Mentions: Our data and those from other groups clearly indicate that plant innate immunity is an output event regulated by the circadian clock. However, it is not known whether this regulatory relationship is reciprocal with defense activation feeding back to affect clock activity. To test this, we infected Col-0 expressing the ProCCA1:LUC reporter with both virulent and avirulent P. syringae strains. Bioluminescence analysis indicated that the period of ProCCA1:LUC was significantly shortened in the presence of the virulent strain PmaDG3 or the avirulent strain PmaDG6 at a high dose (OD = 0.1) (Figure 10 and Table S3). Similarly, infection of Col-0 seedlings expressing ProGRP7:LUC also resulted in period shortening of ProGRP7-controlled luciferase activity (Figure S7 and Table S3). These results suggest that clock activity is modulated by both basal and RPS2-mediated defenses.

Bottom Line: Recently, the circadian clock has been shown to affect plant responses to biotic cues.Furthermore, we found defense activation by P. syringae infection and treatment with the elicitor flg22 can feedback-regulate clock activity.Together this data strongly supports a direct role of the circadian clock in defense control and reveal for the first time crosstalk between the circadian clock and plant innate immunity.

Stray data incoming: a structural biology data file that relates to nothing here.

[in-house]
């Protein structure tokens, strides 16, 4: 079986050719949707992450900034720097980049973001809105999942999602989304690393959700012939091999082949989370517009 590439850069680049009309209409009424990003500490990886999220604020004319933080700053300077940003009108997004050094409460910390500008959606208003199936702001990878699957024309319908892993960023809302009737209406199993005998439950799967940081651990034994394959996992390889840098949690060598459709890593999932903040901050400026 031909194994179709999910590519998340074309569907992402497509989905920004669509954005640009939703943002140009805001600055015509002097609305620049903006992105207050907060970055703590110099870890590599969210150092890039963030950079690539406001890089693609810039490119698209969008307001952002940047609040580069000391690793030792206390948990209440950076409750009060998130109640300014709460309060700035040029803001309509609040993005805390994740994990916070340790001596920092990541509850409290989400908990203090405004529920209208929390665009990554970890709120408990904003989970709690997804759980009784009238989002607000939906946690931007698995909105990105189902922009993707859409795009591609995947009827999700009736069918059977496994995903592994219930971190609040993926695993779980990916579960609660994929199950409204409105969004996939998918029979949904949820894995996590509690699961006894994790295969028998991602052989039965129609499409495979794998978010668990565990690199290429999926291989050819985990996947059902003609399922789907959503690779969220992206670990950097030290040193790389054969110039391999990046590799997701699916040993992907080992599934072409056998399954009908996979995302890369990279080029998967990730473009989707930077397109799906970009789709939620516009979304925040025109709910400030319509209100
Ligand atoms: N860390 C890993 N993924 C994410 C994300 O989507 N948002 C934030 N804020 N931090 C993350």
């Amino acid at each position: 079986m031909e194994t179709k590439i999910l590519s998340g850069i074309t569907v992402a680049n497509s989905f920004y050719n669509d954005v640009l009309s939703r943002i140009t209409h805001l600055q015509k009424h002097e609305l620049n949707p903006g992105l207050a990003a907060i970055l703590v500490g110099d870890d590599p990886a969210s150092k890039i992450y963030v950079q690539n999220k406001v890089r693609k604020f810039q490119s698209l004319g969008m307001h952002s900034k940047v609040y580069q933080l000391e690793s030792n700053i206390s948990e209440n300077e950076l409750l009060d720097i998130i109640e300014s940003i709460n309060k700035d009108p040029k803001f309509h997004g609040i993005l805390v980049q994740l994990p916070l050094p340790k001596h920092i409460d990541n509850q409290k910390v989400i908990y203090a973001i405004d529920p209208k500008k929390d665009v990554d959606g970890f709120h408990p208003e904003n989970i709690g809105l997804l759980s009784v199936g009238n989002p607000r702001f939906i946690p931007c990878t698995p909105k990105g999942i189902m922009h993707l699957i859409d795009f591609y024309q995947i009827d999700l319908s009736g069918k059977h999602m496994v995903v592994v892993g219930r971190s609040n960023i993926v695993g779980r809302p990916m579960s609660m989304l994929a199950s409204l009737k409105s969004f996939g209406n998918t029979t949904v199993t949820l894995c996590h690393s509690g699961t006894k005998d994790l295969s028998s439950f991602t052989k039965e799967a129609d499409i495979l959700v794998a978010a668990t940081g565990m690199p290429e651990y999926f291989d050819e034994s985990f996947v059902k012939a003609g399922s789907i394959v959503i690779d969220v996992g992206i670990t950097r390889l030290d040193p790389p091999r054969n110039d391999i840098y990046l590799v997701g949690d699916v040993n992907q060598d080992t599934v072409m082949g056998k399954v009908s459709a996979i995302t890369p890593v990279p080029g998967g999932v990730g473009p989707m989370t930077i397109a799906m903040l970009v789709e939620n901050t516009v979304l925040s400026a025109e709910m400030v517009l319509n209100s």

View Article: PubMed Central - PubMed

Affiliation: Department of Biological Sciences, University of Maryland Baltimore County, Baltimore, Maryland, United States of America.

ABSTRACT
The circadian clock integrates temporal information with environmental cues in regulating plant development and physiology. Recently, the circadian clock has been shown to affect plant responses to biotic cues. To further examine this role of the circadian clock, we tested disease resistance in mutants disrupted in CCA1 and LHY, which act synergistically to regulate clock activity. We found that cca1 and lhy mutants also synergistically affect basal and resistance gene-mediated defense against Pseudomonas syringae and Hyaloperonospora arabidopsidis. Disrupting the circadian clock caused by overexpression of CCA1 or LHY also resulted in severe susceptibility to P. syringae. We identified a downstream target of CCA1 and LHY, GRP7, a key constituent of a slave oscillator regulated by the circadian clock and previously shown to influence plant defense and stomatal activity. We show that the defense role of CCA1 and LHY against P. syringae is at least partially through circadian control of stomatal aperture but is independent of defense mediated by salicylic acid. Furthermore, we found defense activation by P. syringae infection and treatment with the elicitor flg22 can feedback-regulate clock activity. Together this data strongly supports a direct role of the circadian clock in defense control and reveal for the first time crosstalk between the circadian clock and plant innate immunity.

Show MeSH
Related in: MedlinePlus